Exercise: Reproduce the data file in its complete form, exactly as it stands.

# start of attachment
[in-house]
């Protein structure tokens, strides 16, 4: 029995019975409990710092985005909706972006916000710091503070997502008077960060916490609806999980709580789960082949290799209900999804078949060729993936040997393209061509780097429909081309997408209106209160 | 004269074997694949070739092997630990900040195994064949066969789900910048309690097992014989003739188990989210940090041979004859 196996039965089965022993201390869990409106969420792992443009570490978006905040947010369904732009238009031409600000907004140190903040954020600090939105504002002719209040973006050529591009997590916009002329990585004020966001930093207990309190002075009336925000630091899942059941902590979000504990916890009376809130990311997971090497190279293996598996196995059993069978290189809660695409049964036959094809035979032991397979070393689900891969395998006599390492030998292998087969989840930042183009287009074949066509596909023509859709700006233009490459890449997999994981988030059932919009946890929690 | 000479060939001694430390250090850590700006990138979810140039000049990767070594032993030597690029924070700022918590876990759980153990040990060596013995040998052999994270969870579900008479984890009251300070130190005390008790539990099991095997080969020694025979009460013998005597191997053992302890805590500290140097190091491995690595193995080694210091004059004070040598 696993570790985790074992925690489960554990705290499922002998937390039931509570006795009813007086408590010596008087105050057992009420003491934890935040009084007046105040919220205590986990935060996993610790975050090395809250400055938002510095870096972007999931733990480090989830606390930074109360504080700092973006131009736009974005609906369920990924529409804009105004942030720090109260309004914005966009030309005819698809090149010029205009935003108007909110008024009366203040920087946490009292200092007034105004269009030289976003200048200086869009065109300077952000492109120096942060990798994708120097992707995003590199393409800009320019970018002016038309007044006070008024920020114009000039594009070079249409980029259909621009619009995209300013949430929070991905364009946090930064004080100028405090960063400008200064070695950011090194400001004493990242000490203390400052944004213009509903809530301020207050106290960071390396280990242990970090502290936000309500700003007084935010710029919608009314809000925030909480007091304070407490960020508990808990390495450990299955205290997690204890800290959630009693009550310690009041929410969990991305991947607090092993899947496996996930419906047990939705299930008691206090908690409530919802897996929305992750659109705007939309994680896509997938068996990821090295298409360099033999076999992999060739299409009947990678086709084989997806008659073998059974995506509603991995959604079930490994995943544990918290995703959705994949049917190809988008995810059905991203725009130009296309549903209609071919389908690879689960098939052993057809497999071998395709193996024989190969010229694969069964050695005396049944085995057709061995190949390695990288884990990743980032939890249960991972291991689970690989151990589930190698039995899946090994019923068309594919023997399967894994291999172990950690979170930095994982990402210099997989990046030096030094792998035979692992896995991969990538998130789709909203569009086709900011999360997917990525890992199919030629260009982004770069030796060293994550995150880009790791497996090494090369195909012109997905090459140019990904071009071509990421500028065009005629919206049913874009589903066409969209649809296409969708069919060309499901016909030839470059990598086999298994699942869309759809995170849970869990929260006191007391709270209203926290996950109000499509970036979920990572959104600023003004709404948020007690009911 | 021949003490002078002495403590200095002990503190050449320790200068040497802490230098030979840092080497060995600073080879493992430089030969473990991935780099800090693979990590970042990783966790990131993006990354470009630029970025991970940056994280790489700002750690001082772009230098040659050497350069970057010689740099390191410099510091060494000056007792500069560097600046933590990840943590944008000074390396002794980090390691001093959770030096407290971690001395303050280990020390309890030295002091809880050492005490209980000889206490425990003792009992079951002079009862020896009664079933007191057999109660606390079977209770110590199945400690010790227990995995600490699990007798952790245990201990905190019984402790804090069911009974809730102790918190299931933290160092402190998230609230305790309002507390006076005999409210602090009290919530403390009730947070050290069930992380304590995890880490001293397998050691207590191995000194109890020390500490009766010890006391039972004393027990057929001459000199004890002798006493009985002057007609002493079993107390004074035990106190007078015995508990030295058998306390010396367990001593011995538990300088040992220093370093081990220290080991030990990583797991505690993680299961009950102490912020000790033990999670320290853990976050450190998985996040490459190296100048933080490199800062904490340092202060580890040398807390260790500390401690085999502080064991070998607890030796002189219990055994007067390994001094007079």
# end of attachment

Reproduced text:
[in-house]
């Protein structure tokens, strides 16, 4: 029995019975409990710092985005909706972006916000710091503070997502008077960060916490609806999980709580789960082949290799209900999804078949060729993936040997393209061509780097429909081309997408209106209160 | 004269074997694949070739092997630990900040195994064949066969789900910048309690097992014989003739188990989210940090041979004859 196996039965089965022993201390869990409106969420792992443009570490978006905040947010369904732009238009031409600000907004140190903040954020600090939105504002002719209040973006050529591009997590916009002329990585004020966001930093207990309190002075009336925000630091899942059941902590979000504990916890009376809130990311997971090497190279293996598996196995059993069978290189809660695409049964036959094809035979032991397979070393689900891969395998006599390492030998292998087969989840930042183009287009074949066509596909023509859709700006233009490459890449997999994981988030059932919009946890929690 | 000479060939001694430390250090850590700006990138979810140039000049990767070594032993030597690029924070700022918590876990759980153990040990060596013995040998052999994270969870579900008479984890009251300070130190005390008790539990099991095997080969020694025979009460013998005597191997053992302890805590500290140097190091491995690595193995080694210091004059004070040598 696993570790985790074992925690489960554990705290499922002998937390039931509570006795009813007086408590010596008087105050057992009420003491934890935040009084007046105040919220205590986990935060996993610790975050090395809250400055938002510095870096972007999931733990480090989830606390930074109360504080700092973006131009736009974005609906369920990924529409804009105004942030720090109260309004914005966009030309005819698809090149010029205009935003108007909110008024009366203040920087946490009292200092007034105004269009030289976003200048200086869009065109300077952000492109120096942060990798994708120097992707995003590199393409800009320019970018002016038309007044006070008024920020114009000039594009070079249409980029259909621009619009995209300013949430929070991905364009946090930064004080100028405090960063400008200064070695950011090194400001004493990242000490203390400052944004213009509903809530301020207050106290960071390396280990242990970090502290936000309500700003007084935010710029919608009314809000925030909480007091304070407490960020508990808990390495450990299955205290997690204890800290959630009693009550310690009041929410969990991305991947607090092993899947496996996930419906047990939705299930008691206090908690409530919802897996929305992750659109705007939309994680896509997938068996990821090295298409360099033999076999992999060739299409009947990678086709084989997806008659073998059974995506509603991995959604079930490994995943544990918290995703959705994949049917190809988008995810059905991203725009130009296309549903209609071919389908690879689960098939052993057809497999071998395709193996024989190969010229694969069964050695005396049944085995057709061995190949390695990288884990990743980032939890249960991972291991689970690989151990589930190698039995899946090994019923068309594919023997399967894994291999172990950690979170930095994982990402210099997989990046030096030094792998035979692992896995991969990538998130789709909203569009086709900011999360997917990525890992199919030629260009982004770069030796060293994550995150880009790791497996090494090369195909012109997905090459140019990904071009071509990421500028065009005629919206049913874009589903066409969209649809296409969708069919060309499901016909030839470059990598086999298994699942869309759809995170849970869990929260006191007391709270209203926290996950109000499509970036979920990572959104600023003004709404948020007690009911 | 021949003490002078002495403590200095002990503190050449320790200068040497802490230098030979840092080497060995600073080879493992430089030969473990991935780099800090693979990590970042990783966790990131993006990354470009630029970025991970940056994280790489700002750690001082772009230098040659050497350069970057010689740099390191410099510091060494000056007792500069560097600046933590990840943590944008000074390396002794980090390691001093959770030096407290971690001395303050280990020390309890030295002091809880050492005490209980000889206490425990003792009992079951002079009862020896009664079933007191057999109660606390079977209770110590199945400690010790227990995995600490699990007798952790245990201990905190019984402790804090069911009974809730102790918190299931933290160092402190998230609230305790309002507390006076005999409210602090009290919530403390009730947070050290069930992380304590995890880490001293397998050691207590191995000194109890020390500490009766010890006391039972004393027990057929001459000199004890002798006493009985002057007609002493079993107390004074035990106190007078015995508990030295058998306390010396367990001593011995538990300088040992220093370093081990220290080991030990990583797991505690993680299961009950102490912020000790033990999670320290853990976050450190998985996040490459190296100048933080490199800062904490340092202060580890040398807390260790500390401690085999502080064991070998607890030796002189219990055994007067390994001094007079």